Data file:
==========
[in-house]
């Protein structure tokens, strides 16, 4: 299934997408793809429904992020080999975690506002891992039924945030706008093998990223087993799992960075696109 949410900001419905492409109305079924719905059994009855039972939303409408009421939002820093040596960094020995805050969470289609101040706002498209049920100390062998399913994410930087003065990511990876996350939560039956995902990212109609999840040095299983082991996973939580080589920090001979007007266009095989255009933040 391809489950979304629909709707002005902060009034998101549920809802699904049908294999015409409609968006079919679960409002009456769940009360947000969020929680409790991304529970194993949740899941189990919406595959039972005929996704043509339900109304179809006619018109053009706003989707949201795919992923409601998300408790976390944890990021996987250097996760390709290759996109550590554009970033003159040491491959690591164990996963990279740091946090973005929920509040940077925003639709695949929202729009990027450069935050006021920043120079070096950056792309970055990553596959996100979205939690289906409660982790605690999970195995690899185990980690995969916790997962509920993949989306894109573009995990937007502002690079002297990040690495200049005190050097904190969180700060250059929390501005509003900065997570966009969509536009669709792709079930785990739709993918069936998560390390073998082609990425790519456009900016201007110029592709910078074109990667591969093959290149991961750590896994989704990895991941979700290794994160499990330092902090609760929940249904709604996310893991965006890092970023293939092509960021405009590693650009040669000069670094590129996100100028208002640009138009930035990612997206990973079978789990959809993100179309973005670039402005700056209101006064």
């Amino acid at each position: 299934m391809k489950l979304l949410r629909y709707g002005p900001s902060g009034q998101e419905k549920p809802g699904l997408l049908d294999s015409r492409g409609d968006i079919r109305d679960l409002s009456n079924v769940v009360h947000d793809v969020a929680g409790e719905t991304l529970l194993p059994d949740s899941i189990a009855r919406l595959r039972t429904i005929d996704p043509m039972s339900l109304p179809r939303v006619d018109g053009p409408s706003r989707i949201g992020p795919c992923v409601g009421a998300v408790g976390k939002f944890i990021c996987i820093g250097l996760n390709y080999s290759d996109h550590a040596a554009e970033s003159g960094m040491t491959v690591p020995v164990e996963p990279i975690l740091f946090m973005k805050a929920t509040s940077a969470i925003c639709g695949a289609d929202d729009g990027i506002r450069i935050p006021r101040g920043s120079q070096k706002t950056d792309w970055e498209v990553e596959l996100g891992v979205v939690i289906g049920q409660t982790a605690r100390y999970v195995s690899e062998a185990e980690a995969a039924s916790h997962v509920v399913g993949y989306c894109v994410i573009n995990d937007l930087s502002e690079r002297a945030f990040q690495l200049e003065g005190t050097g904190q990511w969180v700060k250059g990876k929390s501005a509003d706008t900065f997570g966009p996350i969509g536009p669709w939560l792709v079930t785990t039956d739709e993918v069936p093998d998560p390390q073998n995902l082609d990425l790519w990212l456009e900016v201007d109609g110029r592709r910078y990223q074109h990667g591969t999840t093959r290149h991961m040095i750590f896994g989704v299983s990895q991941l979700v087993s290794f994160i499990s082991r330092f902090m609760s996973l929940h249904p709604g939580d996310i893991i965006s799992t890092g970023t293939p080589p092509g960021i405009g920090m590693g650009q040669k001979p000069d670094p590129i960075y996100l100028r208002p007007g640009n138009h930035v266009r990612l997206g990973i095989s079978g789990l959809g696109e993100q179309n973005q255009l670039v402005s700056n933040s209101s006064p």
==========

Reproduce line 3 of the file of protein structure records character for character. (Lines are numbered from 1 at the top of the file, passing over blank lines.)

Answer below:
């Amino acid at each position: 299934m391809k489950l979304l949410r629909y709707g002005p900001s902060g009034q998101e419905k549920p809802g699904l997408l049908d294999s015409r492409g409609d968006i079919r109305d679960l409002s009456n079924v769940v009360h947000d793809v969020a929680g409790e719905t991304l529970l194993p059994d949740s899941i189990a009855r919406l595959r039972t429904i005929d996704p043509m039972s339900l109304p179809r939303v006619d018109g053009p409408s706003r989707i949201g992020p795919c992923v409601g009421a998300v408790g976390k939002f944890i990021c996987i820093g250097l996760n390709y080999s290759d996109h550590a040596a554009e970033s003159g960094m040491t491959v690591p020995v164990e996963p990279i975690l740091f946090m973005k805050a929920t509040s940077a969470i925003c639709g695949a289609d929202d729009g990027i506002r450069i935050p006021r101040g920043s120079q070096k706002t950056d792309w970055e498209v990553e596959l996100g891992v979205v939690i289906g049920q409660t982790a605690r100390y999970v195995s690899e062998a185990e980690a995969a039924s916790h997962v509920v399913g993949y989306c894109v994410i573009n995990d937007l930087s502002e690079r002297a945030f990040q690495l200049e003065g005190t050097g904190q990511w969180v700060k250059g990876k929390s501005a509003d706008t900065f997570g966009p996350i969509g536009p669709w939560l792709v079930t785990t039956d739709e993918v069936p093998d998560p390390q073998n995902l082609d990425l790519w990212l456009e900016v201007d109609g110029r592709r910078y990223q074109h990667g591969t999840t093959r290149h991961m040095i750590f896994g989704v299983s990895q991941l979700v087993s290794f994160i499990s082991r330092f902090m609760s996973l929940h249904p709604g939580d996310i893991i965006s799992t890092g970023t293939p080589p092509g960021i405009g920090m590693g650009q040669k001979p000069d670094p590129i960075y996100l100028r208002p007007g640009n138009h930035v266009r990612l997206g990973i095989s079978g789990l959809g696109e993100q179309n973005q255009l670039v402005s700056n933040s209101s006064p």